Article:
AN MP has said she will be fighting to ensure Durham can still attract European students to the city following the start of Brexit negotiations.
Durham City MP Roberta Blackman-Woods said she wanted to make sure Durham University will still be able to compete internationally when Britain leaves the European Union.
She said: “Of course it has to be able to attract international students, including EU students.
“Universities are global institutions and they need to attract the best staff from across the globe.
“There are a whole range of issues and the university is really important to Durham’s economy.”
Article 50 was triggered on Wednesday, when Prime Minister Theresa May wrote to the European Council president Donald Tusk, signalling the start of a two-year negotiating process.
Meanwhile Durham University has set up a steering group to consider what the implications might be.
Vice-Chancellor Professor Stuart Corbridge said: “At Durham University we will continue to lobby through Universities UK and the Russell Group for the rights of EU citizens to remain in the UK and for continuing access to EU research funding.
“We will also continue to make the case for immigration and work regimes which properly value and facilitate the contributions of international staff and students.
“We are also supporting our staff and students through this period of negotiation. Durham University is immensely proud of the contributions of all of our staff members and students who come from diverse nationalities and cultural backgrounds. We flourish because we are an inclusive and outward looking community.”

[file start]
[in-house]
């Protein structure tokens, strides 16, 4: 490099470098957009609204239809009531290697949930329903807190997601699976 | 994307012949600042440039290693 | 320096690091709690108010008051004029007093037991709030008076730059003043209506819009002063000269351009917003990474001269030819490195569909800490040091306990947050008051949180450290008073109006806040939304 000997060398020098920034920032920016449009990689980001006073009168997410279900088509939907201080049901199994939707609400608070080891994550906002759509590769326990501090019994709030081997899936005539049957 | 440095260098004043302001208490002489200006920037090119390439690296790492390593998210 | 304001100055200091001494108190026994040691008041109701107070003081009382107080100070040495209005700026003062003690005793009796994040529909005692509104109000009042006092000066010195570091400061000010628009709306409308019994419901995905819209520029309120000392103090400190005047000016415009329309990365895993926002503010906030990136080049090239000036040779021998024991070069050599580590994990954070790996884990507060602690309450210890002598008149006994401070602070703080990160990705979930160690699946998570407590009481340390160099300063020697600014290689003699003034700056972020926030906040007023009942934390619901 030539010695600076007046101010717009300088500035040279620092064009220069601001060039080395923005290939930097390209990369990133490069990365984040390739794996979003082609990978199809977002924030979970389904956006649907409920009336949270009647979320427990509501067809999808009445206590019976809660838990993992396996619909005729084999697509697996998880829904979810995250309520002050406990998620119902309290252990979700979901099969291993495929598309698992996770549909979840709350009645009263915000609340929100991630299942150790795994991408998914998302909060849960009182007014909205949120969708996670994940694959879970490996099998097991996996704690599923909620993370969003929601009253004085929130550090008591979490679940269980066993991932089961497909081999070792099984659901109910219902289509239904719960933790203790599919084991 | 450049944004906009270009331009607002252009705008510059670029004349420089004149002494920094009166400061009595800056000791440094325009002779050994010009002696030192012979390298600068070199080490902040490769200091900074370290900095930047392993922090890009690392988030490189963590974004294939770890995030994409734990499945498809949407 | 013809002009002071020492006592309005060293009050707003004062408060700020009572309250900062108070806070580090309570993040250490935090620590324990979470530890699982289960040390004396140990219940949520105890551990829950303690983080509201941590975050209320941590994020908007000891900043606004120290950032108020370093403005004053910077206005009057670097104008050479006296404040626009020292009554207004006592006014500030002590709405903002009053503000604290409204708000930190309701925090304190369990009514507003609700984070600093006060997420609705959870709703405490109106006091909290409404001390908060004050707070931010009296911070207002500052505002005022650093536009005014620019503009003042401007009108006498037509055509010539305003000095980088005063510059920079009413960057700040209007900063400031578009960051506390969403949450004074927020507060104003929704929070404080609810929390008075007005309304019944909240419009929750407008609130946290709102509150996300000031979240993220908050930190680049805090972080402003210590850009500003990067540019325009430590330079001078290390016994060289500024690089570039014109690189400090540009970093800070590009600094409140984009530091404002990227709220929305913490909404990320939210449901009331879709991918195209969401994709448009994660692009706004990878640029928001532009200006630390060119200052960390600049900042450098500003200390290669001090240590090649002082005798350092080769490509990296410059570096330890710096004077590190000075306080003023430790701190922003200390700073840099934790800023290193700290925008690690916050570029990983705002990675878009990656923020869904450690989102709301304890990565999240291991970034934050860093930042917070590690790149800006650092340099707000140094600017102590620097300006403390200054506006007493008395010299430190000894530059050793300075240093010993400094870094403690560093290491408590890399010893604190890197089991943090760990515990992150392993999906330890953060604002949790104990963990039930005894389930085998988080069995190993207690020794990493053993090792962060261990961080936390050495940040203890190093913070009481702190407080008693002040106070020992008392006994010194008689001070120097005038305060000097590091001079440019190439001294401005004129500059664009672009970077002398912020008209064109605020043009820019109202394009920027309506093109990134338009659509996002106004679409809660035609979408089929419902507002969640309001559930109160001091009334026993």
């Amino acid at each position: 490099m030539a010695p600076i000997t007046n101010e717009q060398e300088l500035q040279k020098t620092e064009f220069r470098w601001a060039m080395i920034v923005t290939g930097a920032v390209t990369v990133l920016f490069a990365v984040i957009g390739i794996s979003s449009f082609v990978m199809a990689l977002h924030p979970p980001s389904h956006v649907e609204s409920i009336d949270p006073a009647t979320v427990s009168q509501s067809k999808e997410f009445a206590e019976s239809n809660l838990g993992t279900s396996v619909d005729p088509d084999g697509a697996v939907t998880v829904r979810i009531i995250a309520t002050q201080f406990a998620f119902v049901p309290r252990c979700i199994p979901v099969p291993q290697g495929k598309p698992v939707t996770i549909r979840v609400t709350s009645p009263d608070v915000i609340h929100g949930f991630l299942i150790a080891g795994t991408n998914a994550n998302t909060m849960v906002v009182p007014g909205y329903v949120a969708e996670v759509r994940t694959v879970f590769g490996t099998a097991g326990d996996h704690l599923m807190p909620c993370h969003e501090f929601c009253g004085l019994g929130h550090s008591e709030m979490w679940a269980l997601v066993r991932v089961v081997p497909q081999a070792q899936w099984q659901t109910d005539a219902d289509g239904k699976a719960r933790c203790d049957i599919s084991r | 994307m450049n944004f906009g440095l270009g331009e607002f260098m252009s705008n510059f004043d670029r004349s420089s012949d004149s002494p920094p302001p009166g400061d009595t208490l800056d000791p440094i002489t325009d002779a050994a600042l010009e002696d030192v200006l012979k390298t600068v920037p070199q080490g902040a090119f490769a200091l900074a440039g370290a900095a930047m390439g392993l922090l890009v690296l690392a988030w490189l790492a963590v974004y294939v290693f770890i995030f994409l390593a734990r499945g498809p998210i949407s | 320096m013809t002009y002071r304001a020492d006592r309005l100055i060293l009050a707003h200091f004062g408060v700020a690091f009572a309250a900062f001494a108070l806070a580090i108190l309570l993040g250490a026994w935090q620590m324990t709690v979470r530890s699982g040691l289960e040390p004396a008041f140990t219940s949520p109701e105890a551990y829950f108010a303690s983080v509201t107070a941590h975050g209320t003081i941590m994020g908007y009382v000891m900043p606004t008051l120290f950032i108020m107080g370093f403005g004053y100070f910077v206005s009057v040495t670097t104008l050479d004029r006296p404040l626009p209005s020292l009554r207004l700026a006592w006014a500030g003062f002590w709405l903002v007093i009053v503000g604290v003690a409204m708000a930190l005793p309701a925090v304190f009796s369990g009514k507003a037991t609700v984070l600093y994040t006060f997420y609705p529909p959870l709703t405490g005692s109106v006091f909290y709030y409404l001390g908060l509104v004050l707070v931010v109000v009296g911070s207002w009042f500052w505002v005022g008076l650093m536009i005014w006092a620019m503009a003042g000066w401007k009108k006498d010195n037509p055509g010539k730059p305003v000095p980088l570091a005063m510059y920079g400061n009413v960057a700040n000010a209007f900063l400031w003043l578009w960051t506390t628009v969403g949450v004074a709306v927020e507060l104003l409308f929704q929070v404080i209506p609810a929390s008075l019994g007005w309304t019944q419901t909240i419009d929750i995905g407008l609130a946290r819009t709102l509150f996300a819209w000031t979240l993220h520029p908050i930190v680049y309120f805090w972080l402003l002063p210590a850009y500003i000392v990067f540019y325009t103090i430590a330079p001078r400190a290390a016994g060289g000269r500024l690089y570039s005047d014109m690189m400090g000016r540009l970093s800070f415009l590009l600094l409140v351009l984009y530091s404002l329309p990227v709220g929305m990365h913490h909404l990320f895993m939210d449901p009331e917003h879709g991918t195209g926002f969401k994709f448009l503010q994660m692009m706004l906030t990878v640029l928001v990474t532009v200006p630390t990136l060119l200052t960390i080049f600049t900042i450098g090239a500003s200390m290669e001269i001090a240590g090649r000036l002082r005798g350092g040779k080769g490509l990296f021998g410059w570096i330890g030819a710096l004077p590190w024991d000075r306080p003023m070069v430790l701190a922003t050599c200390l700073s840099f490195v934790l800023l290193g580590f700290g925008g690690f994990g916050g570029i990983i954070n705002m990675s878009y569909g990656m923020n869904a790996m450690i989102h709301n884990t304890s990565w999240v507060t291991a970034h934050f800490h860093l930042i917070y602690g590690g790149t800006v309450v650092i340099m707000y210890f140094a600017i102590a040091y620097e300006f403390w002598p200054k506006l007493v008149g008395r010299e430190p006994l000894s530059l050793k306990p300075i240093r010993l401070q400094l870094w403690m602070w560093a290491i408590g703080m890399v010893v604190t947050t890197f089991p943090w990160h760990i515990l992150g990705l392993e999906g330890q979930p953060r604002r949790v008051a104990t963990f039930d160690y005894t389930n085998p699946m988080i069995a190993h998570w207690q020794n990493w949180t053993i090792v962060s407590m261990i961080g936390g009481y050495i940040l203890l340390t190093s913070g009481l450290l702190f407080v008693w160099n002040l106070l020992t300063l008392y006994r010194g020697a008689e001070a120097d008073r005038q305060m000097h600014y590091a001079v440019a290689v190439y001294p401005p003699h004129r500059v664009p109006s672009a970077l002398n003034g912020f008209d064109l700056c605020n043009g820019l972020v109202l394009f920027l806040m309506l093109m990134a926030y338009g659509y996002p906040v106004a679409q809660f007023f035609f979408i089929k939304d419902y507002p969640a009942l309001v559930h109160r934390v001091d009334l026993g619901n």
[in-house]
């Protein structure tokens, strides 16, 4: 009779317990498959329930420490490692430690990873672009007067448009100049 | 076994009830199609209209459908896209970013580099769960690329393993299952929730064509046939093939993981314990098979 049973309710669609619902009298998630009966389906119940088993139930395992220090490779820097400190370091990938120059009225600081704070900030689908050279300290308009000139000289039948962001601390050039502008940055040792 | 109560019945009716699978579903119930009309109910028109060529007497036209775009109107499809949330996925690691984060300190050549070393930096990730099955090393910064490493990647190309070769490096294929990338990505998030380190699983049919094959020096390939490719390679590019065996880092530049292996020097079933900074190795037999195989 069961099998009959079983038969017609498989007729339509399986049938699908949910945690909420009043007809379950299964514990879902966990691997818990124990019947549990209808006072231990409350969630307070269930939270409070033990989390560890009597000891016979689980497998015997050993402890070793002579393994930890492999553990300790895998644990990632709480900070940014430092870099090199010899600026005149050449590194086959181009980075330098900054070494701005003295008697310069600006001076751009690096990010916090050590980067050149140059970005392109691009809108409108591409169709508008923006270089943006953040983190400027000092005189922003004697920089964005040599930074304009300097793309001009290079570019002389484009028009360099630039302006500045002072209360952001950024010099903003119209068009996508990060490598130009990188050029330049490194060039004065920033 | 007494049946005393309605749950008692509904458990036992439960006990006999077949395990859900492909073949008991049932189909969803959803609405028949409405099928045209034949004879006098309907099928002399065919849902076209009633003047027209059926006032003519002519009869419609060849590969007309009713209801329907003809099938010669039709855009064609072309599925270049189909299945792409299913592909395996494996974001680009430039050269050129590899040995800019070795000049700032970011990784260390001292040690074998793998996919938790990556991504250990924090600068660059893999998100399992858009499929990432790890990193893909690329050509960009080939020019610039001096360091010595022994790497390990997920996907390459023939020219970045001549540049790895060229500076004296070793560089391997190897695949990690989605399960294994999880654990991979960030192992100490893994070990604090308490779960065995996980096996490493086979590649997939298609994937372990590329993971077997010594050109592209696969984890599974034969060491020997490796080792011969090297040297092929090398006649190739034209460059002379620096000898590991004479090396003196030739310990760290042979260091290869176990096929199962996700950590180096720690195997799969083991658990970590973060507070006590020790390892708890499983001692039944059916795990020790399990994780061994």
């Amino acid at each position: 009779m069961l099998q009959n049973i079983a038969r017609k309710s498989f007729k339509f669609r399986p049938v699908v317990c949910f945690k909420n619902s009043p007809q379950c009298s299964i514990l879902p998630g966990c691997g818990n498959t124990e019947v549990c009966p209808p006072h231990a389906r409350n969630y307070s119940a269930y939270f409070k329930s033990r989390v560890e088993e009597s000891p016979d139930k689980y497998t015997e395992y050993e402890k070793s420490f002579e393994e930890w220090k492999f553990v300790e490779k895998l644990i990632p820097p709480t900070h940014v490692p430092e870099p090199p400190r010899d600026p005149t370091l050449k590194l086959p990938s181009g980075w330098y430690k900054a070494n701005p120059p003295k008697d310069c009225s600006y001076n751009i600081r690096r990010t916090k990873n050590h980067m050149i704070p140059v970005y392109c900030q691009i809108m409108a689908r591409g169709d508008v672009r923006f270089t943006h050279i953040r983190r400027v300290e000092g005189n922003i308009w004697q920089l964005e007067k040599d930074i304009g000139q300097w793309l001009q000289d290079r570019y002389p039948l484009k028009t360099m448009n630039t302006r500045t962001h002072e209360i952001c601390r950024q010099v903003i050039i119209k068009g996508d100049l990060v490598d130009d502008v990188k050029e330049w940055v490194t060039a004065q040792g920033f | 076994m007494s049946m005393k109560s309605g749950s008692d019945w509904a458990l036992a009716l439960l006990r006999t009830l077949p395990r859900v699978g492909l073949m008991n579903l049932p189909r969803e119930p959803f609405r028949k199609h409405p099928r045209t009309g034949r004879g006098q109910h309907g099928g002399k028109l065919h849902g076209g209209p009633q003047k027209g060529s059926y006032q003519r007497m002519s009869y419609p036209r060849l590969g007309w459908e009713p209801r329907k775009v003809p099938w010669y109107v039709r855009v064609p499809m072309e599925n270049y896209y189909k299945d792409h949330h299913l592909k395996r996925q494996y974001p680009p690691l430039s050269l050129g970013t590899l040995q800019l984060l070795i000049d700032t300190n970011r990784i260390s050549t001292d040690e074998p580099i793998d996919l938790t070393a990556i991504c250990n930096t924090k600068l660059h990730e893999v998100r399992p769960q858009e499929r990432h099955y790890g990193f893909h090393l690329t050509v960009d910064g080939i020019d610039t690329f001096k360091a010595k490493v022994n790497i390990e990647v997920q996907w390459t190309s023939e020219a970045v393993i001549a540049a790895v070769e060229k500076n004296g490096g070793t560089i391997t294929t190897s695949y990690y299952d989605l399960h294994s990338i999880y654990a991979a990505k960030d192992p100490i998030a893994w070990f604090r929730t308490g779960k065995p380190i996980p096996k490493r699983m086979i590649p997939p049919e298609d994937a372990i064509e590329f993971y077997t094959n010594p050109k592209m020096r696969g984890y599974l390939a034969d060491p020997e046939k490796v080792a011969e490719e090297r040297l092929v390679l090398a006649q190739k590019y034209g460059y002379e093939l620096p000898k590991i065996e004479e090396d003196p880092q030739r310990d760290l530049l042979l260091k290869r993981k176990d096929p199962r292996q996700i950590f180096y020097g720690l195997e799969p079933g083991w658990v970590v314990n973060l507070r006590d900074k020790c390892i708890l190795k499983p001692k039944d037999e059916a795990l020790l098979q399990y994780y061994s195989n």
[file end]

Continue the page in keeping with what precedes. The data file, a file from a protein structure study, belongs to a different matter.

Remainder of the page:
Dr Blackman-Woods also highlighted the need to ensure the future for manufacturing companies and farmers in the county, many of whom rely on European subsidies.
She said: "Companies like Nissan and Hitachi need tariff free access to the market if they are going to grow and compete and we have got to try and ensure that happens. That process goes for all the manufacturing in the region - there are lots of smaller manufacturing companies in Durham that will need tariff free access."
She added: “The process has started now and I know a lot of people in Durham voted remain but my view is my job is to get the best possible deal out of Brexit negotiations and keep challenging the Government to deliver that."
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